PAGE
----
DEATH OF JOSEPH JOHN GURNEY—FAMINE IN IRELAND, CONTINUED.
In the midst of his arduous engagements in Ireland, William Forster received the unexpected and affecting intelligence of the serious illness of his much loved friend Joseph John Gurney. “I am truly grieved,” he writes to his wife, “to hear that dear Joseph is so unwell: I acutely feel what he is to me every way. Thy mention of the death of Samuel Hoare and of dear John Wilkinson has brought me to some tender feeling. To know that it is well over with those who were about to depart is not to me what it is to have those in suffering who are so very near to me.”
1st mo. 8th. Castlebar.—Thy letter of the 4th has plunged me into such a depth of sorrow that I find it difficult to write; it speaks of a little hope, but I fear there was no reasonable ground to entertain it. If Prout acknowledges himself discouraged, and if “he was sinking,” unless there was some extraordinary and unexpected revival, I think our beloved friend must have passed away within a few hours after the time when thy letter was written. I have seemed, almost ever since, to have been treading the valley of the shadow of death with a heavy step, and borne down with an unutterable burden of sorrow. Through the tender care graciously extended towards me, I have been kept from any great conflict of mind. I do not lay claim to any very strong feeling of [p. 225] religious duty on the occasion, past or present; but I believe I am not here in the counsel of my own will, and that my coming was in that love over which I have no control, and which I could not have resisted without bringing myself into trouble. I cannot but remember how much he did at last to help me off, though in his kindness and love he would have kept me at home.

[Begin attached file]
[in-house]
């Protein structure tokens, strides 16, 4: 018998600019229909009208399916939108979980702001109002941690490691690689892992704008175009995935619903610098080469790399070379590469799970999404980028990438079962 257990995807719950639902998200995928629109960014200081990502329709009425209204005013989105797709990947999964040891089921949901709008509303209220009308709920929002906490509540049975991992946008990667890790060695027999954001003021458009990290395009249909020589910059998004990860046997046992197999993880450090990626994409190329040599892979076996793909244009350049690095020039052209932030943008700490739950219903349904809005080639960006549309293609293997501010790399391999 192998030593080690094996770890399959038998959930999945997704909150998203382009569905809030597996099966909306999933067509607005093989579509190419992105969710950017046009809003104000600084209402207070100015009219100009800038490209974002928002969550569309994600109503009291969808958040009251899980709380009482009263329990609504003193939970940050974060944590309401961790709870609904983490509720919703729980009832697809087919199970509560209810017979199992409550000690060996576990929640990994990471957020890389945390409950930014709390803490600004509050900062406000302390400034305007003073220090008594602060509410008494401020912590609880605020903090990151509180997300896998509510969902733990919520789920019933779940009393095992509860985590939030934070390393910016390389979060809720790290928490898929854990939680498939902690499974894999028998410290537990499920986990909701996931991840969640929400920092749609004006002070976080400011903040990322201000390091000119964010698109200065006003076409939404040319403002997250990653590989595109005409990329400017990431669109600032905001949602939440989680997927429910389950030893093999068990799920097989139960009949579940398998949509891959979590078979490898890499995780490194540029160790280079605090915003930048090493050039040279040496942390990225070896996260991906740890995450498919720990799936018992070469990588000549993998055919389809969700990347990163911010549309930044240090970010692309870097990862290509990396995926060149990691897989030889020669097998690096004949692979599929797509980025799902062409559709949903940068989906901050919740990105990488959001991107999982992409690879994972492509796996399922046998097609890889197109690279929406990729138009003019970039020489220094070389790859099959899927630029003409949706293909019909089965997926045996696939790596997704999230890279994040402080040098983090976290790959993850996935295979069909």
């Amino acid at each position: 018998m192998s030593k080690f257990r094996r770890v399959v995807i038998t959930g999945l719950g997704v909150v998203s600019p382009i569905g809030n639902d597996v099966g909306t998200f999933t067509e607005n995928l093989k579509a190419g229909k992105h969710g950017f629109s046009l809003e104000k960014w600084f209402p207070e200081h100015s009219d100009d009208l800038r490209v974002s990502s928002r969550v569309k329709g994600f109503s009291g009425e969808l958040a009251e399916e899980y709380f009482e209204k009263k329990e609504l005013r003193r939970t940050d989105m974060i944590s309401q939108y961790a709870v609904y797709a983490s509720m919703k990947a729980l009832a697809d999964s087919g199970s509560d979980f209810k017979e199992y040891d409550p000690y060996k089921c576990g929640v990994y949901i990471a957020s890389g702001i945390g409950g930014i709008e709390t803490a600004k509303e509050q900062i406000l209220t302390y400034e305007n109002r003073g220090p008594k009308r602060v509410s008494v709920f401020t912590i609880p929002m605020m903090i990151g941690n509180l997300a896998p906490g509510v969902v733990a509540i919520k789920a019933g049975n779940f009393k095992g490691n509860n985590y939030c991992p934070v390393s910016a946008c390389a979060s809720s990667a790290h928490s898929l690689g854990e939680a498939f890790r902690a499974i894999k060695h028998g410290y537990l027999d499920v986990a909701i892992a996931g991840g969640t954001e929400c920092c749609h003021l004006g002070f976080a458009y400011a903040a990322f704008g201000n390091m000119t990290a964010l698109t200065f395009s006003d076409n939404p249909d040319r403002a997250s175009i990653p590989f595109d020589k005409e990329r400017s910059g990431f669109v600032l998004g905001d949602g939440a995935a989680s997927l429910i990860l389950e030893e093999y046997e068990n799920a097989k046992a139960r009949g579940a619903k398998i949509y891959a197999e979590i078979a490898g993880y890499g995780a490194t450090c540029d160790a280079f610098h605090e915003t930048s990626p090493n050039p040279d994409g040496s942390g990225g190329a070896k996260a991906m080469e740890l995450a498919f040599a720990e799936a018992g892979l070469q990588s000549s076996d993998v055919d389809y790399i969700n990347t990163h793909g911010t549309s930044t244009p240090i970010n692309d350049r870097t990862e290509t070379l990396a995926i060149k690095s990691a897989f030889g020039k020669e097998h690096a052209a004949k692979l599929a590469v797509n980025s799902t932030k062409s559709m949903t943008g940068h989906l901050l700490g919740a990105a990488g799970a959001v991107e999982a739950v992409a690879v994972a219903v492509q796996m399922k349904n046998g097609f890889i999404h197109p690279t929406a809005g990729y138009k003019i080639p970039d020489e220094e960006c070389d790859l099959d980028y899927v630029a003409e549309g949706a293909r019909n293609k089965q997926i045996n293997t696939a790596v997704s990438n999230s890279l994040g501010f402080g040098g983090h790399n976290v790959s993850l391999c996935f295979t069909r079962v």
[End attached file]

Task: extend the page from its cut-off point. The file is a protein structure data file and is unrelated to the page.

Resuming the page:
1st mo. 11th. Westport.—Not till this evening, and that but for a moment, have I had so much as a transient sense of that in which I could rejoice and give thanks—the thought that our most tender, faithful, helpful friend has passed through the depths of the valley—that to him there is no more suffering—“no more death”—no fear—no conflict now—no more of the tormenting of the wicked one, and not so much as the possibility of falling away—nothing but peace, joy, and love; such joy as, by the utmost working of his mind, even under that measure of God’s Holy Spirit that sometimes rested upon him, he could but imperfectly comprehend—such as has not entered the heart of man to conceive—nothing now seen as through a glass darkly—nothing—nothing for evermore, but light, life, and immortality!
12th. Achill Island.—There are few less in the way of noting and keeping days than I am, but I think this will be a marked day to me as long as I live. I was one with the mourners throughout the whole morning; a hopeful, thankful, comforted mourning, I can believe it to have been. I went with you from stage to stage, until I thought you had left the grave, and had retired to take comfort in that Gospel in which is the everlasting blessing.
With “sorrow upon sorrow,” yet “not left comfortless,” William Forster again patiently pursued [p. 226] the work of the good Samaritan, and thus continues his narrative:—
Meeting with an unexpected opportunity of sending some relief to a remote part of the barony of Erris, respecting which I had been anxious, I came off to this island with a peaceful mind. We had a better horse than usual, it was a remarkably mild winter’s morning, and, feeling myself in a fairer state of health than sometimes, there was much to be enjoyed and I was not insensible to it. As the day advanced, it turned out to be remarkably fine; the mountain scenery was magnificent, and the bright gleams of sunshine upon the water most beautiful. I thought how much he would have enjoyed it—a cheerful sunny day was such a pleasure to him; and it was just the sort of day I imagined he would have wished for his funeral.